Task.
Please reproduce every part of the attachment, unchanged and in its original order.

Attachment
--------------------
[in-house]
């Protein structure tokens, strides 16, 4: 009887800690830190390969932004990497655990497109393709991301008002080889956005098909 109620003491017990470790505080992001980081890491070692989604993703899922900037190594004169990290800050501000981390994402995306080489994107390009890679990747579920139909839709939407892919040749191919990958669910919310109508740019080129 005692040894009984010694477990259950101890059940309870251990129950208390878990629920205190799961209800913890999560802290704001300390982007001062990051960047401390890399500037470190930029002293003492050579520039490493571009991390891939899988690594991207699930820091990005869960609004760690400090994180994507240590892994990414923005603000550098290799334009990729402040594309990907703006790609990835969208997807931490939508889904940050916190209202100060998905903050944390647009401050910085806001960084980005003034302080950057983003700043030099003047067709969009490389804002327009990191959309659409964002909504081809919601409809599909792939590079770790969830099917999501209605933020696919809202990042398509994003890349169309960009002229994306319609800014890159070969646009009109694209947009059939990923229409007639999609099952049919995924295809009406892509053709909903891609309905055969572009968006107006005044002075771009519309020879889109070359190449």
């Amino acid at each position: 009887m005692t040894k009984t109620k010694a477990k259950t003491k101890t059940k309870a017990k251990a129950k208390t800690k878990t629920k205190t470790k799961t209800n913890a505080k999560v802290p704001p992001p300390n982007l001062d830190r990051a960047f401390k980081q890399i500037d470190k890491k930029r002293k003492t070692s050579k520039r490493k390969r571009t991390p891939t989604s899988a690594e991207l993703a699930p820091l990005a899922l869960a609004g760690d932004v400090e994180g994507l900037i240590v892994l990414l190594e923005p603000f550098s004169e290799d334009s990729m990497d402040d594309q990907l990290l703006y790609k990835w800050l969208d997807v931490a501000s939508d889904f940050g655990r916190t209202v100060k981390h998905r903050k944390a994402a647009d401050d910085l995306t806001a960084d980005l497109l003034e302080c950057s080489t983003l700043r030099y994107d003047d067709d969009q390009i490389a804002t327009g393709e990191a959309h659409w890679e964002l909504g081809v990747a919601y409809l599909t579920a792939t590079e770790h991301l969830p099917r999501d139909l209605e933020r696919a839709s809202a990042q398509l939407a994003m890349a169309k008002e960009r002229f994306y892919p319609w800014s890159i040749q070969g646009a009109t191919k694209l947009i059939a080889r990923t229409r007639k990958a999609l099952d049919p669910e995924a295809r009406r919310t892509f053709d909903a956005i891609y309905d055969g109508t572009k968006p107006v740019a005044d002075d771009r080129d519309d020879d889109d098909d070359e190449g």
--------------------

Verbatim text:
[in-house]
């Protein structure tokens, strides 16, 4: 009887800690830190390969932004990497655990497109393709991301008002080889956005098909 109620003491017990470790505080992001980081890491070692989604993703899922900037190594004169990290800050501000981390994402995306080489994107390009890679990747579920139909839709939407892919040749191919990958669910919310109508740019080129 005692040894009984010694477990259950101890059940309870251990129950208390878990629920205190799961209800913890999560802290704001300390982007001062990051960047401390890399500037470190930029002293003492050579520039490493571009991390891939899988690594991207699930820091990005869960609004760690400090994180994507240590892994990414923005603000550098290799334009990729402040594309990907703006790609990835969208997807931490939508889904940050916190209202100060998905903050944390647009401050910085806001960084980005003034302080950057983003700043030099003047067709969009490389804002327009990191959309659409964002909504081809919601409809599909792939590079770790969830099917999501209605933020696919809202990042398509994003890349169309960009002229994306319609800014890159070969646009009109694209947009059939990923229409007639999609099952049919995924295809009406892509053709909903891609309905055969572009968006107006005044002075771009519309020879889109070359190449």
């Amino acid at each position: 009887m005692t040894k009984t109620k010694a477990k259950t003491k101890t059940k309870a017990k251990a129950k208390t800690k878990t629920k205190t470790k799961t209800n913890a505080k999560v802290p704001p992001p300390n982007l001062d830190r990051a960047f401390k980081q890399i500037d470190k890491k930029r002293k003492t070692s050579k520039r490493k390969r571009t991390p891939t989604s899988a690594e991207l993703a699930p820091l990005a899922l869960a609004g760690d932004v400090e994180g994507l900037i240590v892994l990414l190594e923005p603000f550098s004169e290799d334009s990729m990497d402040d594309q990907l990290l703006y790609k990835w800050l969208d997807v931490a501000s939508d889904f940050g655990r916190t209202v100060k981390h998905r903050k944390a994402a647009d401050d910085l995306t806001a960084d980005l497109l003034e302080c950057s080489t983003l700043r030099y994107d003047d067709d969009q390009i490389a804002t327009g393709e990191a959309h659409w890679e964002l909504g081809v990747a919601y409809l599909t579920a792939t590079e770790h991301l969830p099917r999501d139909l209605e933020r696919a839709s809202a990042q398509l939407a994003m890349a169309k008002e960009r002229f994306y892919p319609w800014s890159i040749q070969g646009a009109t191919k694209l947009i059939a080889r990923t229409r007639k990958a999609l099952d049919p669910e995924a295809r009406r919310t892509f053709d909903a956005i891609y309905d055969g109508t572009k968006p107006v740019a005044d002075d771009r080129d519309d020879d889109d098909d070359e190449g």